Just to share some interesting extracts I read from The Dance of 17 Lives: The Incredible True Story of Tibet's 17th Karmapa (By Mick Brown)

1. While theoretically the designation tulku would suggest that someone had been recognised as the direct incarnation of a specific person, in fact this description applied only to a relatively small number of high incarnates, those who were acknowledged to have attained the highest bhumis, or stages of awakening…

2. In yet other cases, a child who was discerned to have particularly promising qualities might be named as a tulku simply to fulfil a certain religious or social position – to give them a role to live up to, as it were...

3. The tulku system was highly elitist. The recognition procedure was essentially a secret one, the system trusting to the wisdom and judgement of the lamas who were making the choice. Yet the validity of the newly recognised incarnate ultimately depended on public approval. Rumours would quickly spread about the signs and wonders that had attended the birth of a special child, the reputation of the family as spiritual practitioners, and also of the lama who had made the recognistion. And a tulku’s authority ultimately depended on his spiritual practice.

4. Someone who failed to fulfil his potential, and who showed himself to be greedy, self-serving, venal or corrupt would quickly lose his standing. Once discovered, the young tulku would usually be given up by his family to the care of the monastery to which, it was believed, he had originally belonged. In a culture in which tulkus were venerated above all others, to have one’s son so recognised was regarded as a great honour, and it was rare for a family to raise any objections to their child being taken from them…

buddhalovely

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Re: Tulku System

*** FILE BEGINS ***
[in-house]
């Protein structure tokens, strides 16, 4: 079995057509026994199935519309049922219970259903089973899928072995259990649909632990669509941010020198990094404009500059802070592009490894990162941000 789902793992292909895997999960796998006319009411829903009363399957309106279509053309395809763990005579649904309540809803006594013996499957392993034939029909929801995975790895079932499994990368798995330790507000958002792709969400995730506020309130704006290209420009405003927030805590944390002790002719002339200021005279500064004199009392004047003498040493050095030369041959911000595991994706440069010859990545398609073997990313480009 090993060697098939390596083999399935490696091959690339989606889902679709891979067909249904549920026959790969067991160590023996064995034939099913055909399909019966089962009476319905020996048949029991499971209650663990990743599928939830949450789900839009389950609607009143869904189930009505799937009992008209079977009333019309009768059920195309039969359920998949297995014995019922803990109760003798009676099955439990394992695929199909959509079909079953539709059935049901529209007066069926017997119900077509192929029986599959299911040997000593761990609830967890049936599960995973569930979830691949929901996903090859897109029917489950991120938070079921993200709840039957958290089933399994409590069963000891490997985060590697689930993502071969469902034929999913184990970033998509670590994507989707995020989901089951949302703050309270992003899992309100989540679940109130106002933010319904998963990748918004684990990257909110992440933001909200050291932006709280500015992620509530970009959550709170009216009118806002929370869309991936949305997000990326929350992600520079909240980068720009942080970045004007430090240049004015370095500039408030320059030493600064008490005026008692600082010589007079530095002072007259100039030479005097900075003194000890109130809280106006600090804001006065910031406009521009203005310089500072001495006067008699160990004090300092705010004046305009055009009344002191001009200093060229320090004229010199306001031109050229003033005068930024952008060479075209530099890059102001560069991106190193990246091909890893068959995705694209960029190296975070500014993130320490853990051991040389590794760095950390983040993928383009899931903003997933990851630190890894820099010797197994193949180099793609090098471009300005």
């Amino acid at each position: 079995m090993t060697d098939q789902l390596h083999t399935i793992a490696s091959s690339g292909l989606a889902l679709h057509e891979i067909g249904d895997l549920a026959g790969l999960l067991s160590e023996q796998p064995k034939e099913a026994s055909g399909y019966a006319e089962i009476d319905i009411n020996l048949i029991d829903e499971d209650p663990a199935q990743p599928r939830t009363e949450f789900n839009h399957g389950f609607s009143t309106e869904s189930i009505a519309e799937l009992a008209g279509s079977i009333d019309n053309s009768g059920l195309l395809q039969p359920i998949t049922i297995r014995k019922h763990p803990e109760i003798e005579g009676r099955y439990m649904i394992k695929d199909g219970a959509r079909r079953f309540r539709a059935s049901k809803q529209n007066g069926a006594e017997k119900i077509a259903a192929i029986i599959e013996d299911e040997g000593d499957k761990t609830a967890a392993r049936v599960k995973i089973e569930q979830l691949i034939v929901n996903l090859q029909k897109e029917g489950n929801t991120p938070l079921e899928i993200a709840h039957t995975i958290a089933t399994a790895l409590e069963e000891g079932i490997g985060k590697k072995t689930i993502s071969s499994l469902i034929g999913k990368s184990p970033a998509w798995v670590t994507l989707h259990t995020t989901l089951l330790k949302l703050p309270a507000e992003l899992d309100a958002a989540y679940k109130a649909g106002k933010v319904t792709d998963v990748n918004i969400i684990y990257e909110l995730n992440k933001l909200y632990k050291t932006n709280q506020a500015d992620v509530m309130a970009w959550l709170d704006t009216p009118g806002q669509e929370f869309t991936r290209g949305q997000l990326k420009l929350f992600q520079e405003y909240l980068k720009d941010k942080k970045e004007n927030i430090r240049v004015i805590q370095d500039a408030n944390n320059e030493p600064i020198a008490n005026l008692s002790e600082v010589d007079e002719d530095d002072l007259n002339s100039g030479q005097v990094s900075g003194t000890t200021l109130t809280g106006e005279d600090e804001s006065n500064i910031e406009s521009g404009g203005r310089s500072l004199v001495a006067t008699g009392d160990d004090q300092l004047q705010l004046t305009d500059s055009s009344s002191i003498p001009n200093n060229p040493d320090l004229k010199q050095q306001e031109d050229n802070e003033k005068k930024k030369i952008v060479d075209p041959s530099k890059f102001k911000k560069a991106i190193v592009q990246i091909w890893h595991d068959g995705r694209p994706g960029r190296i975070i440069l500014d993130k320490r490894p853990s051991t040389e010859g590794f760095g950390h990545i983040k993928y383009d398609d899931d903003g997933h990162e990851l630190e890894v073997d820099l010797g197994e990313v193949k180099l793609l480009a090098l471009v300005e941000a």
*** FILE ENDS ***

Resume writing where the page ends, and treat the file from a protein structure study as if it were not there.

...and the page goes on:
« Reply #24 on: June 09, 2012, 02:37:40 PM »
The Tulku (sprul sku) system has been an extremely important aspect of Tibetan society and Tibetan religious life for many centuries, and continues to this day to capture the imagination of people around the world. It is unique to Tibet, and to those cultures whose development has been influenced by Tibetan Buddhism, including Mongolia and the Himalayan states. While the notion of rebirth or reincarnation is found throughout the Buddhist world, nowhere else do we find this particular practice—of identifying young children as the rebirths of religious teachers and leaders who have recently passed away, and then installing them in their place—developed as thoroughly and as systematically as in Tibet.

The symposium is intended to provide an opportunity for in-depth exploration and discussion of the Tulku system, with the three tulkus attending offering an insider’s perspective on this extraordinary historical phenomenon.  While the Tulku system can be considered from any number of aspects—historical, social, religious, political, psychological, educational, and so on—each participant will be addressing those features that he considers most important and interesting, while reflecting on his own experience.

The three Tulkus attending will first speak for 20-30 minutes each on their own experience of being a tulku and/or their current thinking about the Tulku System, its past, and the challenges which now face it.   After a short break we will then move to a roundtable discussion of the issues, moderated by Professor Donald Lopez (University of Michigan) and bringing in Professor Paul Harrison and Mr Tenzin Tethong (Stanford University).  There will be some time for the audience to ask questions at the end.